There is a story that has made the rounds that illustrates this point well. On an episode of the Masters in Business podcast, James O’Shaugnessy told the audience that Fidelity had once done a study to find out what their best performing individual accounts had in common.

They called the owners of the best performing accounts and asked them about their investing. It turns out that the best performing accounts were those of the people who had forgotten that they had an account with Fidelity.

I will note that I cannot confirm the veracity of the story. Every telling of the story that I could find was either unsourced (come on, people), cited the podcast episode, or cited some other source that cited the podcast episode.

That said, it fits with everything else that we know about the benefits of passive, buy-and-hold investing. Even without the Fidelity study, we can say that when it comes to riding out down markets, burying our heads in the sand is a strategy that works.

So what about you? Where do you find yourself burying your head in the sand? Can you think of other instances where it is beneficial?

You Have More Money Than You Think

When we focus on wealth inequality, we always focus on the people above us.

We think of Occupy Wall Street protesting outside of investment banks. We think of Bernie Sanders gesticulating wildly while telling us about millionaires and billionaires. We think of Mitt Romney and friends with money coming out of their suits.

How we view the 1%.
How we view the 1%.

Continue reading “You Have More Money Than You Think”

Your Instinctive Thinking Is Losing You Money

Imagine for a moment that you are in the market for a new suit. You find one that you like for $200. A fellow customer then tells you that the same exact suit is on sale across town for only $100. Do you go?

Imagine that you are buying a new car. You’ve done your test drives and made a final decision on which make and model you want. You go to the dealer near your home to find that the car costs $30,000. A salesman sees you eyeing the car and says, “My manager would kill me for saying this, but the dealer on the other side of town has this model for $29,900.” Do you go? Continue reading “Your Instinctive Thinking Is Losing You Money”

Happy Giving Tuesday!

You may have noticed that the last few days have been quite geared towards consumerism.

First, you had Black Friday, which in many places now actually starts on Thanksgiving.

Next came Small Business Saturday, which came about as a response to Black Friday intended to help smaller companies keep up with the big box stores.

And finally, yesterday, we had Cyber Monday, when the online retailers follow suit.

That’s quite a few days aimed directly at getting us to buy more things.

If you’re frustrated by the increasing consumerism and focus on buying stuff that has consumed the weekend after Thanksgiving, you are not alone. One group is trying to shift the focus from consumerism to charity. Continue reading “Happy Giving Tuesday!”

Why Have Houses Gotten More Expensive?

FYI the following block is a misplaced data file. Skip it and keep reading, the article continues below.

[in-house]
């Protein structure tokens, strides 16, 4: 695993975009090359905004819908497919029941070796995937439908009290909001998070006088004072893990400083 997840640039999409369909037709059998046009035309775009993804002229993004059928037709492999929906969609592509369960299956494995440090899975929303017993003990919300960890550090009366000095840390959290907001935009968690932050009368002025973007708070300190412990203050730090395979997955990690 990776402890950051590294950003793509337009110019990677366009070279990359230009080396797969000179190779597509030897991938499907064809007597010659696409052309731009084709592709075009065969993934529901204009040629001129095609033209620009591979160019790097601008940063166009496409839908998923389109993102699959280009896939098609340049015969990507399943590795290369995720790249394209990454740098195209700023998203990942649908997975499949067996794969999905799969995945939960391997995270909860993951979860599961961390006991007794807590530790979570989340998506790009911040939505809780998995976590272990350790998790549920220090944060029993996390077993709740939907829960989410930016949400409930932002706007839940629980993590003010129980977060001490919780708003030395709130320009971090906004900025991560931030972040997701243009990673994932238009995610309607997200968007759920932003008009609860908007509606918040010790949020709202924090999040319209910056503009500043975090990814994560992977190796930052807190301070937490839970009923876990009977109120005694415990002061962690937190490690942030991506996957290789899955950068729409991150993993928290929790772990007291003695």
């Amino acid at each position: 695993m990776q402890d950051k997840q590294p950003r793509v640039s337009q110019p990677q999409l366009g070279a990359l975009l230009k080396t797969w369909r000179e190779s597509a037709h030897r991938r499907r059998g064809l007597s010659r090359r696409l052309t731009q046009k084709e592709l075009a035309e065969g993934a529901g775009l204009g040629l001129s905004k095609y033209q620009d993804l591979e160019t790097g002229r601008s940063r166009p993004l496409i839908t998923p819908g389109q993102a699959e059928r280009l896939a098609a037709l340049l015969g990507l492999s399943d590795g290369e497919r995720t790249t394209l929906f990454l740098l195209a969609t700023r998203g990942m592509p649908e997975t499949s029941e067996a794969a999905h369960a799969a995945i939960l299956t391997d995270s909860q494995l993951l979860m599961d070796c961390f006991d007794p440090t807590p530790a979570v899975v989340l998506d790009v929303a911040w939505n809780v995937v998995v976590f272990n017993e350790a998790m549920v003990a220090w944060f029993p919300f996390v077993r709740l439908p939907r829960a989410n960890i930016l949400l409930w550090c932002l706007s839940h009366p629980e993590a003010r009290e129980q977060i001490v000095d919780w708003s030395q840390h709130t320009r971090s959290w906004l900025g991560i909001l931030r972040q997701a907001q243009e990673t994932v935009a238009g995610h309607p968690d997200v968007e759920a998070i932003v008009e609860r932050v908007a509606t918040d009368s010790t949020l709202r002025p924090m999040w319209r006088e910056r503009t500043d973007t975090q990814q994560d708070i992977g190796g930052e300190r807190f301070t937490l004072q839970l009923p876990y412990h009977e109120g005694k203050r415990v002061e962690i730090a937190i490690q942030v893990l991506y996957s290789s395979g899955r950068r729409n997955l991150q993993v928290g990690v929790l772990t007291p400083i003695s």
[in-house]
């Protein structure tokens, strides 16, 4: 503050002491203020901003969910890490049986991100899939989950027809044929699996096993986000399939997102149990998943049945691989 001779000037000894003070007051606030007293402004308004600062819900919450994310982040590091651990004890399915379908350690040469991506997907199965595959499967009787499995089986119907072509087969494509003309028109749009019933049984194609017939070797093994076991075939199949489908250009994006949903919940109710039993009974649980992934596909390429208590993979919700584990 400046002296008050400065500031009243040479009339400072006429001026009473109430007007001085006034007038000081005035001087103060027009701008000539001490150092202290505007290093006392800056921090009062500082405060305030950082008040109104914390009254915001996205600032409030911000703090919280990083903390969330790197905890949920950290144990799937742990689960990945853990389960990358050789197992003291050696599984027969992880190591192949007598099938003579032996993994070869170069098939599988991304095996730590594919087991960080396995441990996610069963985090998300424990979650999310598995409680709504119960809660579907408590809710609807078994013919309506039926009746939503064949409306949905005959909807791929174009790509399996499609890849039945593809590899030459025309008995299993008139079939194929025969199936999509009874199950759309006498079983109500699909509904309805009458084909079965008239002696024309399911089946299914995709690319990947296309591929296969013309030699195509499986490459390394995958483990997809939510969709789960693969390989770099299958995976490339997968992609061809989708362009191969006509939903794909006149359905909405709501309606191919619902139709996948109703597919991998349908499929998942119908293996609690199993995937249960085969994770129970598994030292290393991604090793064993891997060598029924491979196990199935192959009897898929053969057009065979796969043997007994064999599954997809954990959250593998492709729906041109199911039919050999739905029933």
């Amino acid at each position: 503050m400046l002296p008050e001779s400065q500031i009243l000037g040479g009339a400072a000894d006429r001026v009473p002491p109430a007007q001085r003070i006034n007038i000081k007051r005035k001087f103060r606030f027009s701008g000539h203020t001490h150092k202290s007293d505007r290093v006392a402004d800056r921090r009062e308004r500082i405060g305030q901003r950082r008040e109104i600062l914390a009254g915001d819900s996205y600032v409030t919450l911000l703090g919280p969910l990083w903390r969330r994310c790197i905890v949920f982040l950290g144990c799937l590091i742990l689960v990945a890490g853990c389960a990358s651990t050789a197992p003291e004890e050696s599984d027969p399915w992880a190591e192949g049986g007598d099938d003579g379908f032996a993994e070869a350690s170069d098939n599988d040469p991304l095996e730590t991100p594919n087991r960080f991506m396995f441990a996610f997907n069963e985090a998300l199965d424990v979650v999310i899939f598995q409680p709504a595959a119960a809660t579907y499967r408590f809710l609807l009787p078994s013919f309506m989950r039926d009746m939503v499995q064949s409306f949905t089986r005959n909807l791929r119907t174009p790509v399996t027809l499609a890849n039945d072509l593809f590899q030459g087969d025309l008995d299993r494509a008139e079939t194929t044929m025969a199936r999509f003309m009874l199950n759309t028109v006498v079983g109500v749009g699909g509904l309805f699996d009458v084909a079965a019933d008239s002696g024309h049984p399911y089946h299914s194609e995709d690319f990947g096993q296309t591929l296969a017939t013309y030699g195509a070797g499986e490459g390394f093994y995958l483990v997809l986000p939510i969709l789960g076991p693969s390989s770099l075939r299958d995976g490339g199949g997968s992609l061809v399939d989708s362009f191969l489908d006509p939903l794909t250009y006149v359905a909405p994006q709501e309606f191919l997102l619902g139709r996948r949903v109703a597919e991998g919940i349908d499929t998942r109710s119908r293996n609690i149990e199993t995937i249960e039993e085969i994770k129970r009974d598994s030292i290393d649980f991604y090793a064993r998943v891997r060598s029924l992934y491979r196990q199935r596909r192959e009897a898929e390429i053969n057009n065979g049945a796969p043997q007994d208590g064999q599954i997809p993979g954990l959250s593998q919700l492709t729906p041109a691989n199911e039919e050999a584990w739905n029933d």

Today I want to revisit the world of housing. As an (almost) 30-something, buying a house is something that I have spent significant time thinking about. If my Facebook feed is any indication, then I am not alone in this.

Specifically, I want to explore the idea that it was more affordable for our parents to buy houses. Is this actually true? And if so, how does it square with the (previously-discussed) fact that the value of your house generally only grows at the rate of inflation? Continue reading “Why Have Houses Gotten More Expensive?”

Hedonic Adaptation is Making You Poor and Unhappy

Hedonic adaptation is the human ability to get used to pretty much any situation. This can be great when bad things happen to us.

One study measured the happiness of people with end-stage kidney disease against the happiness of healthy people. The kidney patients had to spend nine hours per week going through hemodialysis and stick to a strict diet. Both the kidney patients and the healthy controls felt that the healthy people would be significantly happier.

But they weren’t. Despite everything that the patients had to go through, they were just as happy as their healthy counterparts. They had quickly adjusted to their new situation and had adapted to it.

This is a really powerful ability! We can be happy regardless of what we are going through!

The problem is that hedonic adaptation also applies to positive situations. Continue reading “Hedonic Adaptation is Making You Poor and Unhappy”

Why We Have Trouble Making a Change

When faced with a tough decision, most people choose to do nothing.

This is the basis of the Status Quo Bias, first proven in a series of experiments in 1988 out of Harvard. The general idea is that people are emotionally attached to the current state of affairs and are skeptical of any change from that baseline.

This means that we tend to need overwhelming proof to make a change, even when that change would be the better option. Continue reading “Why We Have Trouble Making a Change”

Spending for Maximum Happiness

Last week I argued that the cost of happiness is actually significantly less than the commonly-cited $75,000. This, I argued, is because we are bad at knowing which spending will make us happier and which will not.

This may lead you (quite justifiably) to ask me to back this up. If I claim that people should spend their money differently, then how do I think they should spend it? And can I prove that they will be happier?

So today I want to talk about an area of spending that has great return on investment when it comes to happiness: spending on others. Continue reading “Spending for Maximum Happiness”